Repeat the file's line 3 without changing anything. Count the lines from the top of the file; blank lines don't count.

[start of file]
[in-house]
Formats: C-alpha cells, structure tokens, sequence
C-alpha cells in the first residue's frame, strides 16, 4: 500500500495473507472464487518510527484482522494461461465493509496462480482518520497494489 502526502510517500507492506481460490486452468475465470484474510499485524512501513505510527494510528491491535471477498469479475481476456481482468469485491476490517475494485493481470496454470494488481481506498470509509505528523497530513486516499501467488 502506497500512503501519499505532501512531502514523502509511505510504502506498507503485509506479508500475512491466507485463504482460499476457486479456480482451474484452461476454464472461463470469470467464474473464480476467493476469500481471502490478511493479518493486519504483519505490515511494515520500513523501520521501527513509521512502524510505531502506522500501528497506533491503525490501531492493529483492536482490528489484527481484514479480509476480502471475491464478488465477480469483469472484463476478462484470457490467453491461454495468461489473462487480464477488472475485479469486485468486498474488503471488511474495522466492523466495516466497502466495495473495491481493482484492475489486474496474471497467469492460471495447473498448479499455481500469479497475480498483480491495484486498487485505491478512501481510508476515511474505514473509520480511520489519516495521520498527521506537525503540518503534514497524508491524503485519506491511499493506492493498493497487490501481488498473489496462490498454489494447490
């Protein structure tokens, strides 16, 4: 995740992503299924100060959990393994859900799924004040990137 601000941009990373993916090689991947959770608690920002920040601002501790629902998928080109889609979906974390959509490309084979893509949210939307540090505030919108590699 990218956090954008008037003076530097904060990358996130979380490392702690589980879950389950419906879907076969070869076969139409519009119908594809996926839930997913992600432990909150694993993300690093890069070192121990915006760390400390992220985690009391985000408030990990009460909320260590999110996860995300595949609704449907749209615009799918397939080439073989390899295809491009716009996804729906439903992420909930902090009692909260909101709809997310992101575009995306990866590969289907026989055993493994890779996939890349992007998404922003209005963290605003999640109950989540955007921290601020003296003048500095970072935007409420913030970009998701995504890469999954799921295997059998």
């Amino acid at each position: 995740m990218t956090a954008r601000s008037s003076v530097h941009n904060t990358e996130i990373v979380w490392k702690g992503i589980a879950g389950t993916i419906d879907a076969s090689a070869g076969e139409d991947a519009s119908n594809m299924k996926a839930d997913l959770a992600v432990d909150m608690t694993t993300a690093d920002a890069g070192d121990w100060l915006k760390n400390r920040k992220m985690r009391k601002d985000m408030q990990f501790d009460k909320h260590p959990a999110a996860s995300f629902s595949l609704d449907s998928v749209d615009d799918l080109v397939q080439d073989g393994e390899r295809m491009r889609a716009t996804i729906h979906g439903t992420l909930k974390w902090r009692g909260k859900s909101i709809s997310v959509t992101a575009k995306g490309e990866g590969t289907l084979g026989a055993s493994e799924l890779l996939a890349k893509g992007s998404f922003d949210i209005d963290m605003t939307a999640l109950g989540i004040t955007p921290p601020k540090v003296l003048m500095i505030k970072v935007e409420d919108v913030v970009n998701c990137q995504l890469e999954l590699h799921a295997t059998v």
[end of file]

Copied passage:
C-alpha cells in the first residue's frame, strides 16, 4: 500500500495473507472464487518510527484482522494461461465493509496462480482518520497494489 502526502510517500507492506481460490486452468475465470484474510499485524512501513505510527494510528491491535471477498469479475481476456481482468469485491476490517475494485493481470496454470494488481481506498470509509505528523497530513486516499501467488 502506497500512503501519499505532501512531502514523502509511505510504502506498507503485509506479508500475512491466507485463504482460499476457486479456480482451474484452461476454464472461463470469470467464474473464480476467493476469500481471502490478511493479518493486519504483519505490515511494515520500513523501520521501527513509521512502524510505531502506522500501528497506533491503525490501531492493529483492536482490528489484527481484514479480509476480502471475491464478488465477480469483469472484463476478462484470457490467453491461454495468461489473462487480464477488472475485479469486485468486498474488503471488511474495522466492523466495516466497502466495495473495491481493482484492475489486474496474471497467469492460471495447473498448479499455481500469479497475480498483480491495484486498487485505491478512501481510508476515511474505514473509520480511520489519516495521520498527521506537525503540518503534514497524508491524503485519506491511499493506492493498493497487490501481488498473489496462490498454489494447490